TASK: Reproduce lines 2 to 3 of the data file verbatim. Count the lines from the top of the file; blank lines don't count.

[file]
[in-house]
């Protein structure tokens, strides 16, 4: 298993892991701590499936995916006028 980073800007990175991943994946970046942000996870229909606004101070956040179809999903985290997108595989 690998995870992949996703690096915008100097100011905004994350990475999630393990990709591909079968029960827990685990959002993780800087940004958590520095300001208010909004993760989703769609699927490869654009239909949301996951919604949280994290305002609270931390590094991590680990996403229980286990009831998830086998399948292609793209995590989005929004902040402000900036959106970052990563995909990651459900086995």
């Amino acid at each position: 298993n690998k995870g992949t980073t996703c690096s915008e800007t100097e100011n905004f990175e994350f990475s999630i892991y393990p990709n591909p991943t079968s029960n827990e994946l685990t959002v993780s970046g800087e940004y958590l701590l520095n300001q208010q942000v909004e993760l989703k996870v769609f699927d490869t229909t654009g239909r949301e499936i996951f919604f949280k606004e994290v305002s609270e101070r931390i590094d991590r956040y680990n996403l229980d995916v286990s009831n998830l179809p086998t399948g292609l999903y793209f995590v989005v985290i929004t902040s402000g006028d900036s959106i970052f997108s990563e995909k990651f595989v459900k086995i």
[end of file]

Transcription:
């Protein structure tokens, strides 16, 4: 298993892991701590499936995916006028 980073800007990175991943994946970046942000996870229909606004101070956040179809999903985290997108595989 690998995870992949996703690096915008100097100011905004994350990475999630393990990709591909079968029960827990685990959002993780800087940004958590520095300001208010909004993760989703769609699927490869654009239909949301996951919604949280994290305002609270931390590094991590680990996403229980286990009831998830086998399948292609793209995590989005929004902040402000900036959106970052990563995909990651459900086995």
């Amino acid at each position: 298993n690998k995870g992949t980073t996703c690096s915008e800007t100097e100011n905004f990175e994350f990475s999630i892991y393990p990709n591909p991943t079968s029960n827990e994946l685990t959002v993780s970046g800087e940004y958590l701590l520095n300001q208010q942000v909004e993760l989703k996870v769609f699927d490869t229909t654009g239909r949301e499936i996951f919604f949280k606004e994290v305002s609270e101070r931390i590094d991590r956040y680990n996403l229980d995916v286990s009831n998830l179809p086998t399948g292609l999903y793209f995590v989005v985290i929004t902040s402000g006028d900036s959106i970052f997108s990563e995909k990651f595989v459900k086995i």